Jul 26, 2012|
As a young child, I loved watching Thai films, even though many saw this as unfashionable. I would always read the end credits and imagine what I would have done differently if I had made the movie.
I was really intrigued by the film Mueng Nai Mok when it was released in 1978. Most movie posters back then just focused on the actors’ faces but this one had a black background with one line of text followed by “Directed by Permpon Cheiarun.” I had no idea what directing was but from then on I dreamt of seeing my name written up like that.
My parents had no idea what communication arts was when I was admitted to Chulalongkorn. When they heard I had got in to study motion pictures, my mom rubbed my back and said, “Don’t worry, you can try again next year.” She feared I would graduate and become a poor journalist like one of her friends.
I was given the chance to make Thailand’s first ever music video for Pun Paiboonkiet’s “Fun Tee Lud Loy” over 20 years ago. I had no idea what a music video was. I tried to buy some examples from a market but there weren’t any. I eventually just made it based on my imagination and it turned out to be really successful.
My next job was as a commercial director, which I did for more than 10 years. My most well-known ad is for Thai Chu Rod (a brand of MSG).
I was drawn back to films when my assistant director (Yongyut Thongkongtun) began the movie project, Iron Ladies (2000). I asked to join as art director. This eventually led me to turn my back on advertising and become the director I had always dreamed of being.
To make it as a film director I decided I would have to be a professional like a doctor or an engineer. I wanted to disprove the common belief at the time that a director couldn’t earn good money. I worked on another three successful movies, Mekhong Full Moon Party (2002), Iron Ladies II (2003) and My Girl: Fan Chan (2003), before establishing GTH seven years ago.
Making films is hard but making people love your films is harder. Making a film that you love and getting people to feel the same way is the hardest.
I’ve never felt as much pain as when no-one liked my movie. I was totally distraught when Mahalai Mueng-rae (2005) flopped at the box office. We spent B70 million on it, but only made B10 million.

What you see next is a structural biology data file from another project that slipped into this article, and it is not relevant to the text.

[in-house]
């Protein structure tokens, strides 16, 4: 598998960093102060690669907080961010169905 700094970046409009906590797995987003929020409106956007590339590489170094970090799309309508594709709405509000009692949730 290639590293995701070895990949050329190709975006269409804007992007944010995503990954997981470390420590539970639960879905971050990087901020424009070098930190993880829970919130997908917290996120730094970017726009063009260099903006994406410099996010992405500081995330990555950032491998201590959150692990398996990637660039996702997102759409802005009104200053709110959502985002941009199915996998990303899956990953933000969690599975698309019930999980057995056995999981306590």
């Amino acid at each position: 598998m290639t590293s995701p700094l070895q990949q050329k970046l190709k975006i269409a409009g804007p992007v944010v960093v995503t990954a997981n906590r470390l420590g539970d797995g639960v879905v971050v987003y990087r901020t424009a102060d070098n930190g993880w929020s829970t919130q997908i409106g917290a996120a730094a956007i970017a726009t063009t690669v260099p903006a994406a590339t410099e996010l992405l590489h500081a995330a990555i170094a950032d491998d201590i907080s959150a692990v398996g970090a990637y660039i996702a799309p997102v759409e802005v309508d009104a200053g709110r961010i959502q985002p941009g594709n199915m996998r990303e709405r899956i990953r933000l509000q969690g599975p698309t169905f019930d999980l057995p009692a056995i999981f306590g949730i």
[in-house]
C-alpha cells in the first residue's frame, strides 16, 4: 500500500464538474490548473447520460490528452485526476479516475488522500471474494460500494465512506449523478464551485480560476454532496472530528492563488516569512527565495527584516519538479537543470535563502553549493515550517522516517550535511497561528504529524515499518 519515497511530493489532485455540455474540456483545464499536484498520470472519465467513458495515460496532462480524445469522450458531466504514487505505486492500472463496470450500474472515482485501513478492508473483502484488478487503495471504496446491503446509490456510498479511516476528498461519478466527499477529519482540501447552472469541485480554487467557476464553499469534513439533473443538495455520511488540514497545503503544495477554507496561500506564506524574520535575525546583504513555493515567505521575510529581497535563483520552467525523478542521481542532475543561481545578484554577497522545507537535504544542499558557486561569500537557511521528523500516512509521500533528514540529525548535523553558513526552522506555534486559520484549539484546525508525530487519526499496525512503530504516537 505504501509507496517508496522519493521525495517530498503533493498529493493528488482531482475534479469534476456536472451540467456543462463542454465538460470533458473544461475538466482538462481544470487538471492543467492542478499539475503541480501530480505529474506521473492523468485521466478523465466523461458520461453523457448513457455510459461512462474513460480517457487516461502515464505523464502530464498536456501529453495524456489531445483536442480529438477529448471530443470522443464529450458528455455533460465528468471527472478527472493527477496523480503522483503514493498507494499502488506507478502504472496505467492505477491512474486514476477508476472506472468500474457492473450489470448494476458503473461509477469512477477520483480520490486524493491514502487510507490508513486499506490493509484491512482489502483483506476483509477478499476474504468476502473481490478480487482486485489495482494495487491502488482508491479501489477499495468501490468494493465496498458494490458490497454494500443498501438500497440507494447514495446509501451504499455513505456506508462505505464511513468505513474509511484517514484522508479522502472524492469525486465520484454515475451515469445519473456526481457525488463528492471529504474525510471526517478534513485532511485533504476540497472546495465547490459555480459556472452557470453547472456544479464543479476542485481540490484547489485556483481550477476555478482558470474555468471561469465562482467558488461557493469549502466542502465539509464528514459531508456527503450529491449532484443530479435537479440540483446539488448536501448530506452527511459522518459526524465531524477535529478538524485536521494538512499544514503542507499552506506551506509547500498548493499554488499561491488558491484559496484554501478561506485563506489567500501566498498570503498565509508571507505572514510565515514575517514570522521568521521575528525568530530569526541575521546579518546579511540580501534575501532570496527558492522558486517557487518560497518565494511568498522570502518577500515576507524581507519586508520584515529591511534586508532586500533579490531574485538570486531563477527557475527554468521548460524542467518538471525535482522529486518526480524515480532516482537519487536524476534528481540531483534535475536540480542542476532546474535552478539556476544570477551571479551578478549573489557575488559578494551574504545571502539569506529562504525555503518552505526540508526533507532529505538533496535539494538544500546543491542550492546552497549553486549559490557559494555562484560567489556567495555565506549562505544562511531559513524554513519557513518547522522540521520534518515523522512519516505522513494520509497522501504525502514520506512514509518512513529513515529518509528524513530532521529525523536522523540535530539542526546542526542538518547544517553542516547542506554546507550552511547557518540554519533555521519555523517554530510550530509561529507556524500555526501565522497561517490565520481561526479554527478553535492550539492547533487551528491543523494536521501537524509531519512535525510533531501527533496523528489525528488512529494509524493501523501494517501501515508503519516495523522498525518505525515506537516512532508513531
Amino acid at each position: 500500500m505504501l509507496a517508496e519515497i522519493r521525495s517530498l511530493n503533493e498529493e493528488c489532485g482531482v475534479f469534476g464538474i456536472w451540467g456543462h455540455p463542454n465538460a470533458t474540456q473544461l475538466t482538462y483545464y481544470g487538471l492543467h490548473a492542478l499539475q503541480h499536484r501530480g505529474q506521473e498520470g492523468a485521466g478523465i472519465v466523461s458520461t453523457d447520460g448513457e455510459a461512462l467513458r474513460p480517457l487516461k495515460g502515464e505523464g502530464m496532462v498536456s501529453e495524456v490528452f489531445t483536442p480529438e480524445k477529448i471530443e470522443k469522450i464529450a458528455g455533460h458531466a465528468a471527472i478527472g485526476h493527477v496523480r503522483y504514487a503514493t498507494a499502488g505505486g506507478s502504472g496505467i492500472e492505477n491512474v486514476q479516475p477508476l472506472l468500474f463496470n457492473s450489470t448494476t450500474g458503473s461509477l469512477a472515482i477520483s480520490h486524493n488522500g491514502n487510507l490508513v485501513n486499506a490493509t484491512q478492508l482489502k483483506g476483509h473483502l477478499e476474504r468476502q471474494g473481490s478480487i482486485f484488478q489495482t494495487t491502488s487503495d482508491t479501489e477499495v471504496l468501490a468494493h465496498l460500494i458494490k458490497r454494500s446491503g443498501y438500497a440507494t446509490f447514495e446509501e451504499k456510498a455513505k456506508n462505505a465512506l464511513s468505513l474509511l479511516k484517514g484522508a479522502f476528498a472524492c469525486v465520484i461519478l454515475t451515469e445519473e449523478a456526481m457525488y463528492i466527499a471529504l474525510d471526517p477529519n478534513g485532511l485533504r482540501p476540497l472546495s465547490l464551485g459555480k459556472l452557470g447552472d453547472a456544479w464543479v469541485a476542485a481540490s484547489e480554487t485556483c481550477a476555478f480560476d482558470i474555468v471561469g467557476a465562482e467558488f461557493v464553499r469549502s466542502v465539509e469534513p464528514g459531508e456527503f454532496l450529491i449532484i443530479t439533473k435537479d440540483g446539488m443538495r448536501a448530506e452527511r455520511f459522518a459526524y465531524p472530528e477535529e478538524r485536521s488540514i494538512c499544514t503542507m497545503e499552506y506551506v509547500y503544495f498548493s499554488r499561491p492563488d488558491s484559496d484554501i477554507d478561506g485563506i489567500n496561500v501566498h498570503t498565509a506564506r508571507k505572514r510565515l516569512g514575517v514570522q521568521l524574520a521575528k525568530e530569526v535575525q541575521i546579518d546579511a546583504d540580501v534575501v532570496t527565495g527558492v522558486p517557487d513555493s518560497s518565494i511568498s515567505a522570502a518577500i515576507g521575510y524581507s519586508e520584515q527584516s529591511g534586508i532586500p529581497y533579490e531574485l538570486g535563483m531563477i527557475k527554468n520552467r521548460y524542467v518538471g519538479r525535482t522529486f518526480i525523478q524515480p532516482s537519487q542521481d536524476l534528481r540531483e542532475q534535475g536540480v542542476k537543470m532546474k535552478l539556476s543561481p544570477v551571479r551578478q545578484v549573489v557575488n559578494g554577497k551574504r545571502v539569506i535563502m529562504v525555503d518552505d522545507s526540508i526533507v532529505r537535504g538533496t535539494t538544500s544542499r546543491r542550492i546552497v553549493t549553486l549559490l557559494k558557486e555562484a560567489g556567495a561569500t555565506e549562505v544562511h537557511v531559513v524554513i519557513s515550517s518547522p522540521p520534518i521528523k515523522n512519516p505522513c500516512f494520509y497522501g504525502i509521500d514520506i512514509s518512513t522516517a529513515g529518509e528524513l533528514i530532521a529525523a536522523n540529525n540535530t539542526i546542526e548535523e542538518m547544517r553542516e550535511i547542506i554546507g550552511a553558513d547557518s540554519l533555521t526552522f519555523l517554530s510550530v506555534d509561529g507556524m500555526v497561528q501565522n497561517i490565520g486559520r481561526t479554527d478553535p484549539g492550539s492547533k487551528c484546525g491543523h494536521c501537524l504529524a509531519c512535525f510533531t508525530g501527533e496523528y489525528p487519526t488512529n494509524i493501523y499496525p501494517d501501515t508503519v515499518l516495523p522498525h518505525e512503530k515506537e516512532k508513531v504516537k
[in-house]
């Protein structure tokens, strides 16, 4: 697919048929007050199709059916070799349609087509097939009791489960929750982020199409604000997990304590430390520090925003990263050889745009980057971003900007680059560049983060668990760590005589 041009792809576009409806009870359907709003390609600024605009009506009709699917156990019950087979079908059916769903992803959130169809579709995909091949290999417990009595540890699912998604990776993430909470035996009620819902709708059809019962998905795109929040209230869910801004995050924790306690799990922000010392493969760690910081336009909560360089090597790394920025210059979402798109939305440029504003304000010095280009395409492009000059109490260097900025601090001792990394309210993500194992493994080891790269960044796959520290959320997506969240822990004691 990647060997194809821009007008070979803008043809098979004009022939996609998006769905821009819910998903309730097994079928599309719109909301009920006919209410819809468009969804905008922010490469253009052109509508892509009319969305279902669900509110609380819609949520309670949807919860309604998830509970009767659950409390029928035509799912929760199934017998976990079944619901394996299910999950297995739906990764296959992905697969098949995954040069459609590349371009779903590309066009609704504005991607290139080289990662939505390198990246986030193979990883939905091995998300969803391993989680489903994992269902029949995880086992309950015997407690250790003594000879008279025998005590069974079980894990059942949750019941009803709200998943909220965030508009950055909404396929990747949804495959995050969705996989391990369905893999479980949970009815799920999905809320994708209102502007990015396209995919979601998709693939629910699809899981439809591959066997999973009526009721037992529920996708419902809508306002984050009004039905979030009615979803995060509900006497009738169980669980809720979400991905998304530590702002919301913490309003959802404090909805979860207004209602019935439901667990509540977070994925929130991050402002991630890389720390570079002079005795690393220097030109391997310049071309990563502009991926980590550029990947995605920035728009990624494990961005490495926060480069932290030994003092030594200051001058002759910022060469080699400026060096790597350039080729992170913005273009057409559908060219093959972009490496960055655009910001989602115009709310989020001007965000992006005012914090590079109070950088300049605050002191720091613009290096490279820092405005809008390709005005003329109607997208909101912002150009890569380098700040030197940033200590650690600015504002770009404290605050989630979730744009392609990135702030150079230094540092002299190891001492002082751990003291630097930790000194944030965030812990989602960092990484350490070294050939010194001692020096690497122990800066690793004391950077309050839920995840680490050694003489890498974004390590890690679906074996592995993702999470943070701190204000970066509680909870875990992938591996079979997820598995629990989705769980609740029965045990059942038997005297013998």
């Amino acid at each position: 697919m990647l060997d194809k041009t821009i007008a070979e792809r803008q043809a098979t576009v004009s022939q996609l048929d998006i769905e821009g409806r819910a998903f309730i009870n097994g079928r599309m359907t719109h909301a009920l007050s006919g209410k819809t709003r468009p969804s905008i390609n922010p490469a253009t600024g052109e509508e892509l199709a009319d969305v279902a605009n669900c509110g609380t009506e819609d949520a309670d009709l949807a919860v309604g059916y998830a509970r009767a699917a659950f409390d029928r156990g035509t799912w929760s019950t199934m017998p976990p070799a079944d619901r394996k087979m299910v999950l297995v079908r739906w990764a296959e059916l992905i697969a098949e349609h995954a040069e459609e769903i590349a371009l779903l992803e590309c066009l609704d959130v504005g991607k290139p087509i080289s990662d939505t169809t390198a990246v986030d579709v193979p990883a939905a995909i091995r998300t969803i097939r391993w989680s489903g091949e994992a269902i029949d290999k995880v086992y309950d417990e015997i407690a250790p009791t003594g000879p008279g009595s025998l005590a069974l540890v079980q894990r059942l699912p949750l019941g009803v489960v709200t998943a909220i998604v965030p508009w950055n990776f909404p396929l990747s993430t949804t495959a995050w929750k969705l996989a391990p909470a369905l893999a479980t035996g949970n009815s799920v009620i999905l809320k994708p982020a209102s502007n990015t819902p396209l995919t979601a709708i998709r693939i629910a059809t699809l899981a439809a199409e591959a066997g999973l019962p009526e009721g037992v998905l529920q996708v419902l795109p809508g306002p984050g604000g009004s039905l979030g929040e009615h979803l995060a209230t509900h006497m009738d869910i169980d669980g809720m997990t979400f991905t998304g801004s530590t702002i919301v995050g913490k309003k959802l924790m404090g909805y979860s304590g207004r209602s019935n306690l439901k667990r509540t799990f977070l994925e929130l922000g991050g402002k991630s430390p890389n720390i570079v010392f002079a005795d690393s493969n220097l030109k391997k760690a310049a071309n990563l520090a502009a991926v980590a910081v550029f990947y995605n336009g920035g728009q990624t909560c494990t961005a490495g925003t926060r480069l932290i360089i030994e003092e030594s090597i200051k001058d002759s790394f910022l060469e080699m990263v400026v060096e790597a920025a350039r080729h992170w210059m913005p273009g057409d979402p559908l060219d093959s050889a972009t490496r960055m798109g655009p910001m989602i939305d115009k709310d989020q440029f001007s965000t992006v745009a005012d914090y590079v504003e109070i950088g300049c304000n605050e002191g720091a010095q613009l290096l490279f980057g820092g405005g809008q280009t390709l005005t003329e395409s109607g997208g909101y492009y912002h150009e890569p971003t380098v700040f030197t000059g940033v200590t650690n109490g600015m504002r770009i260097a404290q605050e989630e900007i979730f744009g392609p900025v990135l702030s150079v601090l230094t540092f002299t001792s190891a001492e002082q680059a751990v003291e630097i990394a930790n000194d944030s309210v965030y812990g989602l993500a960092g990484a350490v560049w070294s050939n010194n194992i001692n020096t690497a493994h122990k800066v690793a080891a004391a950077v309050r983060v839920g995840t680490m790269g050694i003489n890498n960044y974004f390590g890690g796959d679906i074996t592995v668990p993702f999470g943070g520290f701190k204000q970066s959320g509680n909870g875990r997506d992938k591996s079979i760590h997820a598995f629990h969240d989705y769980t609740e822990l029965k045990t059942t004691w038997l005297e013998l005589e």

I decided to make up the lost money by creating new movies. And I am so proud that I succeeded.
Only you alone can face your problems. You might take advice from others, but in the end you must be the one who fixes things.
I love talking to young, aspiring directors. They are so keen to learn and show their creativity. I always tell them to make their next film as if it were their last.
There are no overnight success stories in movie making. It takes time to understand your audience, then at least six months for the production process. Things take time.
Human life can be broken down into seven-year cycles. You’re a child living with your family for the first seven years, then your hormones start kicking in and you hang out with your friends more at 14. At 21 you start working, at 28 it’s time for serious relationships and at 35 you look at settling down. And 42 is when you become a real parent. Because of this, I decided to celebrate GTH’s seventh year anniversary.
I don’t believe in a seven-year itch for lovers. Everyone is constantly changing. If you accept this fact, then you can understand and prepare to forgive the one you love. Then you can grow old together.
Reading interviews is really fascinating. I believe that no one is the same. Reading interviews is like reading of a life that I’m never going to lead.
I’ve dressed the same way for the past 10 years: white t-shirt and khaki trousers. Browsing for clothes was the thing I hated most in life until one day I settled on this outfit. It’s suited to any activity.
Dedicating yourself to a new task is like renewing your life. I feel this way every time I start a new movie.
My next dream is to direct an educational movie. I’m always saying to my colleagues that we need to make a movie that can help rural people improve their lives as they have fewer opportunities.
A director has no right to judge things. If we try to act like we’re leaders, we’ll just come across as dictators in the entertainment field.
Directing is a difficult profession. We spend our whole life thinking of what we want to say. But it’s not always as glamorous as winning awards.